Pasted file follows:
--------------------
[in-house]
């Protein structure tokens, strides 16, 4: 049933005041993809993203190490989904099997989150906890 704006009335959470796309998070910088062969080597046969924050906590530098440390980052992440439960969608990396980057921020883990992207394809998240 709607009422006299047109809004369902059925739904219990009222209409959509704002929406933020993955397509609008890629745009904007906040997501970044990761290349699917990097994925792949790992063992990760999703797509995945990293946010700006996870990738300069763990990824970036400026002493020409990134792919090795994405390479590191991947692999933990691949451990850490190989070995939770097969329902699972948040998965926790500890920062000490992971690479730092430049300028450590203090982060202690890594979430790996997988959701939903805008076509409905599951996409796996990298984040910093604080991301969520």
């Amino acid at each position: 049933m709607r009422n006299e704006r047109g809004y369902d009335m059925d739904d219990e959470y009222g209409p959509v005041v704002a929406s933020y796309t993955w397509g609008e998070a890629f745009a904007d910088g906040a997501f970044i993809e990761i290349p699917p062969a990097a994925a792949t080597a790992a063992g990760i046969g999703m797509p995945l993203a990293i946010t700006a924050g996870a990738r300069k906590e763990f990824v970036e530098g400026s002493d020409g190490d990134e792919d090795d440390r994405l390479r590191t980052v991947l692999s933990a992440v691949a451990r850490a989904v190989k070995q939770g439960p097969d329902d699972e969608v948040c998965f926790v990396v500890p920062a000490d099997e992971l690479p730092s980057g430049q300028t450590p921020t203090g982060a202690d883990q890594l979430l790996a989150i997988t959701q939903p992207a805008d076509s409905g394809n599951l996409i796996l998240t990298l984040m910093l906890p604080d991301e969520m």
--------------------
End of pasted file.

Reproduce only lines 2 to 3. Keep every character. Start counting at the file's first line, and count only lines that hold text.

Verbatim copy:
């Protein structure tokens, strides 16, 4: 049933005041993809993203190490989904099997989150906890 704006009335959470796309998070910088062969080597046969924050906590530098440390980052992440439960969608990396980057921020883990992207394809998240 709607009422006299047109809004369902059925739904219990009222209409959509704002929406933020993955397509609008890629745009904007906040997501970044990761290349699917990097994925792949790992063992990760999703797509995945990293946010700006996870990738300069763990990824970036400026002493020409990134792919090795994405390479590191991947692999933990691949451990850490190989070995939770097969329902699972948040998965926790500890920062000490992971690479730092430049300028450590203090982060202690890594979430790996997988959701939903805008076509409905599951996409796996990298984040910093604080991301969520």
């Amino acid at each position: 049933m709607r009422n006299e704006r047109g809004y369902d009335m059925d739904d219990e959470y009222g209409p959509v005041v704002a929406s933020y796309t993955w397509g609008e998070a890629f745009a904007d910088g906040a997501f970044i993809e990761i290349p699917p062969a990097a994925a792949t080597a790992a063992g990760i046969g999703m797509p995945l993203a990293i946010t700006a924050g996870a990738r300069k906590e763990f990824v970036e530098g400026s002493d020409g190490d990134e792919d090795d440390r994405l390479r590191t980052v991947l692999s933990a992440v691949a451990r850490a989904v190989k070995q939770g439960p097969d329902d699972e969608v948040c998965f926790v990396v500890p920062a000490d099997e992971l690479p730092s980057g430049q300028t450590p921020t203090g982060a202690d883990q890594l979430l790996a989150i997988t959701q939903p992207a805008d076509s409905g394809n599951l996409i796996l998240t990298l984040m910093l906890p604080d991301e969520m």